The mother views her son with empathetic disappointment. “But honey,” she replies. “You can’t do both.”
I think I have the weirdest job in the world. But I guess I’m one of the lucky ones. I get to play music for a living. Of course, it’s far more complicated than that. Armed with degrees in engineering and business but tainted with a somewhat-ingrained proclivity for contrarianism, I ended up becoming a musician and creative arts pastor.
In twenty two years of full-time ministry, I’ve written a file drawer full of drama scripts, designed dozens of Christmas and Easter programs, charted for horns, strings, and choirs, produced and scored for video, acted in sketches, ran a project recording studio, led seniors in convalescent homes singing old hymns. I’ve painted scenery flats, designed posters and flyers, cartooned, written short stories, produced a weekly radio program, accompanied for dance, taught and lectured, set up an art gallery. I’ve authored books, released albums, keynoted at conferences, dressed up in a gorilla suit. I’ve played the Star Spangled Banner for the Fourth of July, sung “Apples and Bananas” for preschool classes, and been tipped to play “Piano Man” more times than I care to admit. I’ve hung from catwalks, crawled under stages, worked on construction sites, carted tens of thousands of cumulative pounds of PA equipment, and opened for a lot of people who have come and gone.
There’s the other side too. The spiritual, pastoral side. I’ve prayed with lots of families in lots of hospital rooms. I’ve encouraged and assisted a lot of young aspiring artists to go do it, whatever that it is. I’ve looked across the table at faces who were in the midst of terrible crises or profound grief. I’ve played far too many funerals, but also been privileged to play lots of weddings too. I’ve been around the world many times on missions trips—Germany, the Philippines, Equador, the Bahamas, Italy, Idaho. I’ve done life with so many incredible people. I’ve sat at the piano in the midst of corporate worship when the smile of God would suddenly overwhelm me. So many sacred moments.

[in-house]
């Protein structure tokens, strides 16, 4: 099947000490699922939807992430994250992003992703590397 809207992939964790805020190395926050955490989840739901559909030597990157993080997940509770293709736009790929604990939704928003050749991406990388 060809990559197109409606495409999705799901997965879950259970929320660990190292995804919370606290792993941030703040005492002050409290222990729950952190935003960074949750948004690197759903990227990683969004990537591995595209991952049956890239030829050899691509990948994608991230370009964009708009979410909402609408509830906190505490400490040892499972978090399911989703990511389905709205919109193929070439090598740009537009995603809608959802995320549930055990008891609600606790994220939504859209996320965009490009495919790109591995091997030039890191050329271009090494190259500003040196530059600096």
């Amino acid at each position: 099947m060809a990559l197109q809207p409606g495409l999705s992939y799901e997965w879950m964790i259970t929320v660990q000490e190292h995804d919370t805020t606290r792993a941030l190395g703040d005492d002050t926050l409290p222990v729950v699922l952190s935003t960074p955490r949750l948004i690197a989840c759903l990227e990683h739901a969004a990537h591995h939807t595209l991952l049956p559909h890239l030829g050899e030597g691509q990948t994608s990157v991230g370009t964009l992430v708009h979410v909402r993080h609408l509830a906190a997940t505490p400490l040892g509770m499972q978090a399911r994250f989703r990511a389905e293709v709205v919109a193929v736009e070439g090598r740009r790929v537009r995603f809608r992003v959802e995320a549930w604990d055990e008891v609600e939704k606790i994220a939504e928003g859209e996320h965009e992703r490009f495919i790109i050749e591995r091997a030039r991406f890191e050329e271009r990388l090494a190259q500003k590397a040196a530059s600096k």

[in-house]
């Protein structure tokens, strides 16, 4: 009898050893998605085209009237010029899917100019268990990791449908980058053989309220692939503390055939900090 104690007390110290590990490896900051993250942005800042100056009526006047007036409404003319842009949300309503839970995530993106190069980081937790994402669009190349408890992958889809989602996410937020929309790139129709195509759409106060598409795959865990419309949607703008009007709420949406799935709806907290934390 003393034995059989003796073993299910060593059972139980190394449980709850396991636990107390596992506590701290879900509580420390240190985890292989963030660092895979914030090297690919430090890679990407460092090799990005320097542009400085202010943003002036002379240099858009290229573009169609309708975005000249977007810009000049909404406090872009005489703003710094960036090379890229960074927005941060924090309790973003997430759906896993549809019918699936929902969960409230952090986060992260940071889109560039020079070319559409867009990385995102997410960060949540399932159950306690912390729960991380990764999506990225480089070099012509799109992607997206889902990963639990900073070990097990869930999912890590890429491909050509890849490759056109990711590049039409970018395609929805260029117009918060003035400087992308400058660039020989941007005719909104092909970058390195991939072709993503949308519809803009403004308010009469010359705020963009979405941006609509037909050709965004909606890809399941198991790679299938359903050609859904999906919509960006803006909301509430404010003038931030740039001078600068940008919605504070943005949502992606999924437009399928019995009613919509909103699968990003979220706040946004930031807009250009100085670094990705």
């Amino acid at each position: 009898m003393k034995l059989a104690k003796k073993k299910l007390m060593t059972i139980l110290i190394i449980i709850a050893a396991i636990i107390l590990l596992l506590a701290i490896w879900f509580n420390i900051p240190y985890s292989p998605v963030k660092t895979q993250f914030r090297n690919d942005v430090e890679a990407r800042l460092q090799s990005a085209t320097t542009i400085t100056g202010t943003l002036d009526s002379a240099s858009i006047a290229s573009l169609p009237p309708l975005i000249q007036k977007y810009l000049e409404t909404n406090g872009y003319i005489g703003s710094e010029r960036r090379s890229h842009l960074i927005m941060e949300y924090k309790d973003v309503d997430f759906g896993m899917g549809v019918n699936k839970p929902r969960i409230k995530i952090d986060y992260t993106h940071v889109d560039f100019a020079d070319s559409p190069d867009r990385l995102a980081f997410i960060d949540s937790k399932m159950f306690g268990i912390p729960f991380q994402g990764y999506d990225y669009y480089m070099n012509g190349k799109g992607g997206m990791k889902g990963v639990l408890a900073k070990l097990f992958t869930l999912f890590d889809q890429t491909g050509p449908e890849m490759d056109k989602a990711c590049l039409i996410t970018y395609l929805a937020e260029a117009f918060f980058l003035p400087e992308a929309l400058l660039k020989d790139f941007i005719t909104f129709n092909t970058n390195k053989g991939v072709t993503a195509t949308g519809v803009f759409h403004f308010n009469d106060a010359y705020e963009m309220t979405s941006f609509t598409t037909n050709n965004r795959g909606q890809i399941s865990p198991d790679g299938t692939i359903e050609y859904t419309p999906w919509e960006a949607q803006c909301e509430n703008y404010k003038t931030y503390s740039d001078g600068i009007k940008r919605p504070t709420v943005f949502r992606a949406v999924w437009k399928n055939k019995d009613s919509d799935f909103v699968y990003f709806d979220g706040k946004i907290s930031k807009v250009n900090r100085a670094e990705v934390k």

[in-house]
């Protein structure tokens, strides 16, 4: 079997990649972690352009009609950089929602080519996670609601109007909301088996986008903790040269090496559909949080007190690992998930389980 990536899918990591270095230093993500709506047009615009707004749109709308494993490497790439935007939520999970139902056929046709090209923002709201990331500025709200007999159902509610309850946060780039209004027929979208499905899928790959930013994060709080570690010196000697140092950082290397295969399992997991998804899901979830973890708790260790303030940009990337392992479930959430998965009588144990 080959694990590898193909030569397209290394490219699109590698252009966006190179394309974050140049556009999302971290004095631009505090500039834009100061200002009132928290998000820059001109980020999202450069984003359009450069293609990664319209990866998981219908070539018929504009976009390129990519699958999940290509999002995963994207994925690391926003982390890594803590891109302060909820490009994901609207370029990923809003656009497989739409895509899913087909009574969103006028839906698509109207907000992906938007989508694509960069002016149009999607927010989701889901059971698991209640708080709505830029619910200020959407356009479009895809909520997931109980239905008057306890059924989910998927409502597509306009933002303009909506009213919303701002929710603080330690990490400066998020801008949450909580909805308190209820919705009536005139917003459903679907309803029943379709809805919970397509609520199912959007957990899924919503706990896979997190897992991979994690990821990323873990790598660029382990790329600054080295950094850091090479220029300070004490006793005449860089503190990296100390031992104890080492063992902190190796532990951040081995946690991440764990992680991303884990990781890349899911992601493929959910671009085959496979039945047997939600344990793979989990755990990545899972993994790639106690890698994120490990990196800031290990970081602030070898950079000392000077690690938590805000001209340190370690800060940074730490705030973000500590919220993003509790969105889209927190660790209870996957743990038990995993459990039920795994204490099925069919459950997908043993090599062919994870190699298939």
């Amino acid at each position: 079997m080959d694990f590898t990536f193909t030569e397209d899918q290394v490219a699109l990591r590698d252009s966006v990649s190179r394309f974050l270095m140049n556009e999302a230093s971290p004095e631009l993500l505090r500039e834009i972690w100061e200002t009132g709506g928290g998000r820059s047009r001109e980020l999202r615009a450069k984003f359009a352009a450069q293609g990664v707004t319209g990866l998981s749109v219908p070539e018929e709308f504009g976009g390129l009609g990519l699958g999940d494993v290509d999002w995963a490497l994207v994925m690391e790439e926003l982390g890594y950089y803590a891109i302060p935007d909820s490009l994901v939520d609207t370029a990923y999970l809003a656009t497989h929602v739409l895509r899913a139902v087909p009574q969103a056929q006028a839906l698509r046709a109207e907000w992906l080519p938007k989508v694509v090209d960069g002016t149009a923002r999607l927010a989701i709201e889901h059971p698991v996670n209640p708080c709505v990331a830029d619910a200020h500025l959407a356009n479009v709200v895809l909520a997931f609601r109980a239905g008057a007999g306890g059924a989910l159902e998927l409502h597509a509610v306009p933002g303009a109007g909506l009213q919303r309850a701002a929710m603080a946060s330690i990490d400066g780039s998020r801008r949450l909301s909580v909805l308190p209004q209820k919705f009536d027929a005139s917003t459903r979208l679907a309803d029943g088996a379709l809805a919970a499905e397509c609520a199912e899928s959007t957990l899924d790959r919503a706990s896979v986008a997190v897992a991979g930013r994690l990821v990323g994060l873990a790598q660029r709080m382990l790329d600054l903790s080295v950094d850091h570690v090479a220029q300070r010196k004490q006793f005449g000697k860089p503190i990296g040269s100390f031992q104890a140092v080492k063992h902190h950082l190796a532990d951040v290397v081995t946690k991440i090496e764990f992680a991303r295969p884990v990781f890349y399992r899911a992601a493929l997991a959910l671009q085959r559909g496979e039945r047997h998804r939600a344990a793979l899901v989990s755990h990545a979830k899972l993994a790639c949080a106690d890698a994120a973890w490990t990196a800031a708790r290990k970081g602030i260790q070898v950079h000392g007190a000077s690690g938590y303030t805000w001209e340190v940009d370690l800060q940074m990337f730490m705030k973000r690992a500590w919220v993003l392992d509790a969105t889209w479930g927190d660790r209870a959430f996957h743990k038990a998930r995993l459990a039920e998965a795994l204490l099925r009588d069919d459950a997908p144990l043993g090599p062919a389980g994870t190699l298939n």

I was reflecting on all of this lately when I came across a chapter from Ruth Haley Barton’s book, Strengthening the Soul of Your Leadership. This is what she has to say about calling:
“When God calls, it is a very big deal. It is holy ground. It produces within us such reverence and awe that it is hard to know what to do with ourselves. Finally the whole of our life begins to make sense, and new awareness of the divine orchestration that has brought us to this moment makes us want to take off our shoes or fall on our face or maybe even argue with God about the improbability of it all. But no matter how much we may want to resist, the landscape of our life has opened up.”
People have asked me before, how do I know if I am being called to do this? It could be a job offer or a relocation or a missions trip or a ministry opportunity. And though I can’t definitively answer their question, I do believe Barton’s observations are generally true: My life began to really make sense when I entered the calling that God had for me. And ever since, I have repeatedly seen the divine orchestration that stirs and guides and confirms my life trajectory.
As I said, I have the weirdest job in the world. And it was in the convergence of my talents and passions and dreams and experiences, as well as in my fears and inadequacies and naivete, that I found my calling.
It’s my hope that one day—when God knocks at your door—you can say the same as well.